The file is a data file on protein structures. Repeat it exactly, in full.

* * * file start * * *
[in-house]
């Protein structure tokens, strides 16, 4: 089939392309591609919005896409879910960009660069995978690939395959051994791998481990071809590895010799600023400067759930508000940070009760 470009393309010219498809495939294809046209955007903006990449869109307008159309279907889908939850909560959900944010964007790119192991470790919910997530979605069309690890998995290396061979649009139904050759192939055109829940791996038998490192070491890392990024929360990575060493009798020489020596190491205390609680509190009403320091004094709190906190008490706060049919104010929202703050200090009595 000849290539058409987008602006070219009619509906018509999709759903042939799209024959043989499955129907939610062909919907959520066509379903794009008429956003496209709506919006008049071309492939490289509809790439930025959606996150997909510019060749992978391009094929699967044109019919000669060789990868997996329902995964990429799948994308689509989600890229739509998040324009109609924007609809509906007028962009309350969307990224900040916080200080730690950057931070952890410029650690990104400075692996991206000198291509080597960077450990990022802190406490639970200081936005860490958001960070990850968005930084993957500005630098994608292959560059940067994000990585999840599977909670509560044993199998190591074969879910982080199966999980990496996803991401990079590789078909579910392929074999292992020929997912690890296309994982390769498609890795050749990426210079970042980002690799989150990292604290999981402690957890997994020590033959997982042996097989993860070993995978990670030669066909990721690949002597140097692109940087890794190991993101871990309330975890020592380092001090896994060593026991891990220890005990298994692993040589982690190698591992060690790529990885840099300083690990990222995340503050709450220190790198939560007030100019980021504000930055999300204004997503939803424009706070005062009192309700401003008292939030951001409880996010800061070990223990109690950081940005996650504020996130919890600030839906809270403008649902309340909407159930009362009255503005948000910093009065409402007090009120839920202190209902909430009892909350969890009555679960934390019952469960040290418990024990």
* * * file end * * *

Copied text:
[in-house]
């Protein structure tokens, strides 16, 4: 089939392309591609919005896409879910960009660069995978690939395959051994791998481990071809590895010799600023400067759930508000940070009760 470009393309010219498809495939294809046209955007903006990449869109307008159309279907889908939850909560959900944010964007790119192991470790919910997530979605069309690890998995290396061979649009139904050759192939055109829940791996038998490192070491890392990024929360990575060493009798020489020596190491205390609680509190009403320091004094709190906190008490706060049919104010929202703050200090009595 000849290539058409987008602006070219009619509906018509999709759903042939799209024959043989499955129907939610062909919907959520066509379903794009008429956003496209709506919006008049071309492939490289509809790439930025959606996150997909510019060749992978391009094929699967044109019919000669060789990868997996329902995964990429799948994308689509989600890229739509998040324009109609924007609809509906007028962009309350969307990224900040916080200080730690950057931070952890410029650690990104400075692996991206000198291509080597960077450990990022802190406490639970200081936005860490958001960070990850968005930084993957500005630098994608292959560059940067994000990585999840599977909670509560044993199998190591074969879910982080199966999980990496996803991401990079590789078909579910392929074999292992020929997912690890296309994982390769498609890795050749990426210079970042980002690799989150990292604290999981402690957890997994020590033959997982042996097989993860070993995978990670030669066909990721690949002597140097692109940087890794190991993101871990309330975890020592380092001090896994060593026991891990220890005990298994692993040589982690190698591992060690790529990885840099300083690990990222995340503050709450220190790198939560007030100019980021504000930055999300204004997503939803424009706070005062009192309700401003008292939030951001409880996010800061070990223990109690950081940005996650504020996130919890600030839906809270403008649902309340909407159930009362009255503005948000910093009065409402007090009120839920202190209902909430009892909350969890009555679960934390019952469960040290418990024990």